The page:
Wealth - Caveat Emptor

Bernard Madoff’s $50 billion scam teaches valueable lessons


That billionaire Mort Zuckerman could fall victim to Bernard Madoff leaves average investors shaking in their boots. Brian Shea, vice president and regional manager of Wells Fargo’s Wealth Management Group, knows this firsthand. “This has hit a vein here,” he says. “It’s no surprise that we’re hearing from local clients that know someone hit hard by Madoff. Your money must be well diversified. We talk about that all the time, but we’re seeing so many investors who gave Madoff practically everything.” 

No matter what entity you invest with, review your portfolio closely and often. More importantly, entrusting all your money to a single investment adviser — no matter how trusted — is risky business.  

Due diligence was lacking among Madoff’s clients. Those involved claim he had an aura about him that precluded asking questions. “He was known to be evasive in communication and give black-box kinds of answers,” says Shea, who’s based in Palm Desert. Investors have the right to demand to speak directly to the person managing their money and making investment decisions — including direct portfolio and fund managers.

“There needs to be total transparency with money managers and quarterly meetings directly with them and not their intermediaries,” Shea says. 

Check the backgrounds of people managing your money. Request client names, both past and present, and talk to their competitors.

In an essay published in The Wall Street Journal, psychologist and author Stephen Greenspan explored the reasons why wealthy people fall for shysters like Madoff. Greenspan, who himself lost money to Madoff, wrote, “The Madoff scam had social feedback pressures that were very strong. Newspaper reports described how wealthy retirees in Florida joined Mr. Madoff’s country club for the sole reason of having an opportunity to meet him socially and be invited to invest directly with him.”  

Marc Beauchamp, a former NASDAQ spokesperson during Madoff’s tenure there, views it this way: “Madoff is a prime example of affinity fraud pure and simple, with unsuspecting victims believing something that was too good to be true.” Affinity fraud is a scam that targets members of a specific demographic group. “In Madoff’s case, his victims were wealthy and many were Jewish,” Beauchamp notes. 

The first mistake Madoff investors made was entrusting hefty sums of money to an individual. “Anytime you deal with a sole proprietor or small shop, you can’t do the necessary due diligence you can do with a large firm,” says Jim Estes, associate professor of finance at Cal State San Bernardino. Madoff’s credibility was based on his wide network of friendships. It was difficult to identify the clearing broker, critical to ascertain when investing with a small company. You also want to see monthly and proxy statements directly from the funds in which you invest. “With computers and the various software programs available today, anyone who sets out to create fraud can,” Estes warns. “They can produce all kinds of bogus statements.”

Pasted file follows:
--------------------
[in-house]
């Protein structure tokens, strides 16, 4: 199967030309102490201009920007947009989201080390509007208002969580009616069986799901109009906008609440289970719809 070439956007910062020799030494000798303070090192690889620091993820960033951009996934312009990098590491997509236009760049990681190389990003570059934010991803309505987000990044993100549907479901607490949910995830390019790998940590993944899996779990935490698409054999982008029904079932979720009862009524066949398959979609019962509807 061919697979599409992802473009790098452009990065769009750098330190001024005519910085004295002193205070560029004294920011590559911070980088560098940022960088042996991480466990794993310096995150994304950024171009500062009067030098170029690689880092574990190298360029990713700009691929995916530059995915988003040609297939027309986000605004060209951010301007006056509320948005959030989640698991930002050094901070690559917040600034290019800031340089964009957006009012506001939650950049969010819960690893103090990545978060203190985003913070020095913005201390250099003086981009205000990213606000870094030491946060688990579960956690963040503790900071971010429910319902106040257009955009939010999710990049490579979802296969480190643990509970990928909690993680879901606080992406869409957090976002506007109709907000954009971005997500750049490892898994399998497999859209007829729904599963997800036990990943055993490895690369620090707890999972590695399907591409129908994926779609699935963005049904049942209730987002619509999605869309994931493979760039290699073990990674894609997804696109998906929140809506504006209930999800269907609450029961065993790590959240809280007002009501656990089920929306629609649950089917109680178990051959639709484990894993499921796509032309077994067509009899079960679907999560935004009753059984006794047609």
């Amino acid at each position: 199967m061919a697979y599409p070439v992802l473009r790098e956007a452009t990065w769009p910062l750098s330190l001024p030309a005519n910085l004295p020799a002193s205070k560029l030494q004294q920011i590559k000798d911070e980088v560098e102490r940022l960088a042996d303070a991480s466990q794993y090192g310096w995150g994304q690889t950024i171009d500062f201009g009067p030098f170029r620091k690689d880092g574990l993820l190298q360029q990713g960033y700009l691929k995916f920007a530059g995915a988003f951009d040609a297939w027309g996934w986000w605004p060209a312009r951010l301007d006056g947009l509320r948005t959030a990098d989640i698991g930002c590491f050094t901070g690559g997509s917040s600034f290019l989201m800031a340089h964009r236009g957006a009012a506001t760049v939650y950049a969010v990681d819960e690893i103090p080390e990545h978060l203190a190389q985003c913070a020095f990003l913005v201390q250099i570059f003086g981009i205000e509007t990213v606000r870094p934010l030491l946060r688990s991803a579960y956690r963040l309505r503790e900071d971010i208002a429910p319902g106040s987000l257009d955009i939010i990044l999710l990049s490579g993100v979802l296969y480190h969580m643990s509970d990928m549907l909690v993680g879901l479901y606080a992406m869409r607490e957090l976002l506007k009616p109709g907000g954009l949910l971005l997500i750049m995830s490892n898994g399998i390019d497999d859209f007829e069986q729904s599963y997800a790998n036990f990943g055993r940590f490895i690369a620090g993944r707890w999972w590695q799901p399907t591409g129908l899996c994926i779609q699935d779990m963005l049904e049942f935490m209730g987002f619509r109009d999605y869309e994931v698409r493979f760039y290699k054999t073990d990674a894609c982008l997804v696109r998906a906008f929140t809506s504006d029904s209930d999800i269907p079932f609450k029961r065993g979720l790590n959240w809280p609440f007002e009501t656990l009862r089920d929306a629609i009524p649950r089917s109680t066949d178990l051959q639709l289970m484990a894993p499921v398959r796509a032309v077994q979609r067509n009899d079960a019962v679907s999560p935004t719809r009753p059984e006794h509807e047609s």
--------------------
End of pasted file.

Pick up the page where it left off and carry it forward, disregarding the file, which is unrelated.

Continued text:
Before giving your money to anyone, check with the Financial Industry Regulatory Authority (www.finra.org) to ensure they are licensed and to see what arbitration and mediation history they have. FINRA is the largest independent regulator for securities firms doing business in the United States. It oversees nearly 5,000 brokerage firms, about 172,000 branch offices, and approximately 665,000 registered securities representatives. 

An SEC rule that loosened regulation for private brokerage firms such as Madoff’s has not been extended into 2009. Haddon Libby, chief financial officer of El Paseo Bank who spent years in private banking, considers that a positive move. “This is important that the SEC is fixing this rule, because the more you have people really looking over people’s shoulders, the better,” he says.  Libby also points to “making sure your money is held by well-respected and recognizable custodians like Schwab, LPL, Bank of New York Mellon, or Fidelity.”

Most importantly, Madoff boasted to have only two down months in 20 years. Realistically, nobody can claim that kind of record. Who you invest with goes back to one simple guideline: Caveat emptor (buyer beware).


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